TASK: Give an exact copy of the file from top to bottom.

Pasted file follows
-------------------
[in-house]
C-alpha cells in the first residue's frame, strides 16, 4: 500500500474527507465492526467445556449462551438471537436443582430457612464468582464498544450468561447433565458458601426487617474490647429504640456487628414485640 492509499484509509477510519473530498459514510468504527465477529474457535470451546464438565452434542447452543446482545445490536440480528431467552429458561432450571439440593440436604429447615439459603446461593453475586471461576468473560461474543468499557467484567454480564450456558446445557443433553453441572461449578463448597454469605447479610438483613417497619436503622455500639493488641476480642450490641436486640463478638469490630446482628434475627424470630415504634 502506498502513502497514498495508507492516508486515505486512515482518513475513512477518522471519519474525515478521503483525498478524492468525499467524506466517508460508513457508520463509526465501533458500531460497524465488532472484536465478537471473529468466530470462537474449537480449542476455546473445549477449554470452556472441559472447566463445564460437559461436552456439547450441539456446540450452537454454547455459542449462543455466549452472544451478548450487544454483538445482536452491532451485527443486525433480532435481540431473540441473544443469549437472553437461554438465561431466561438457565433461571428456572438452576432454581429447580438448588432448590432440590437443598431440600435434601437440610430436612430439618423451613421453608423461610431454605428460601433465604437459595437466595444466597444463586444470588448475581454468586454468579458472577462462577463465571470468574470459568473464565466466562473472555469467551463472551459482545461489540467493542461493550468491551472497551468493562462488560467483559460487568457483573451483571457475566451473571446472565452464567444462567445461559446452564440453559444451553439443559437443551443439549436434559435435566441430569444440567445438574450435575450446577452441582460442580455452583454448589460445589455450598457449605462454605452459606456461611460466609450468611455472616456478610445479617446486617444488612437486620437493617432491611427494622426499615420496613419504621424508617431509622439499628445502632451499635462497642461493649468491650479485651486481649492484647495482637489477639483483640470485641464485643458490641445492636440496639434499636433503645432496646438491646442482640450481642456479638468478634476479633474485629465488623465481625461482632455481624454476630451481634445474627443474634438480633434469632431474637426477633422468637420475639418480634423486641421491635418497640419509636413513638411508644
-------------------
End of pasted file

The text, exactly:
[in-house]
C-alpha cells in the first residue's frame, strides 16, 4: 500500500474527507465492526467445556449462551438471537436443582430457612464468582464498544450468561447433565458458601426487617474490647429504640456487628414485640 492509499484509509477510519473530498459514510468504527465477529474457535470451546464438565452434542447452543446482545445490536440480528431467552429458561432450571439440593440436604429447615439459603446461593453475586471461576468473560461474543468499557467484567454480564450456558446445557443433553453441572461449578463448597454469605447479610438483613417497619436503622455500639493488641476480642450490641436486640463478638469490630446482628434475627424470630415504634 502506498502513502497514498495508507492516508486515505486512515482518513475513512477518522471519519474525515478521503483525498478524492468525499467524506466517508460508513457508520463509526465501533458500531460497524465488532472484536465478537471473529468466530470462537474449537480449542476455546473445549477449554470452556472441559472447566463445564460437559461436552456439547450441539456446540450452537454454547455459542449462543455466549452472544451478548450487544454483538445482536452491532451485527443486525433480532435481540431473540441473544443469549437472553437461554438465561431466561438457565433461571428456572438452576432454581429447580438448588432448590432440590437443598431440600435434601437440610430436612430439618423451613421453608423461610431454605428460601433465604437459595437466595444466597444463586444470588448475581454468586454468579458472577462462577463465571470468574470459568473464565466466562473472555469467551463472551459482545461489540467493542461493550468491551472497551468493562462488560467483559460487568457483573451483571457475566451473571446472565452464567444462567445461559446452564440453559444451553439443559437443551443439549436434559435435566441430569444440567445438574450435575450446577452441582460442580455452583454448589460445589455450598457449605462454605452459606456461611460466609450468611455472616456478610445479617446486617444488612437486620437493617432491611427494622426499615420496613419504621424508617431509622439499628445502632451499635462497642461493649468491650479485651486481649492484647495482637489477639483483640470485641464485643458490641445492636440496639434499636433503645432496646438491646442482640450481642456479638468478634476479633474485629465488623465481625461482632455481624454476630451481634445474627443474634438480633434469632431474637426477633422468637420475639418480634423486641421491635418497640419509636413513638411508644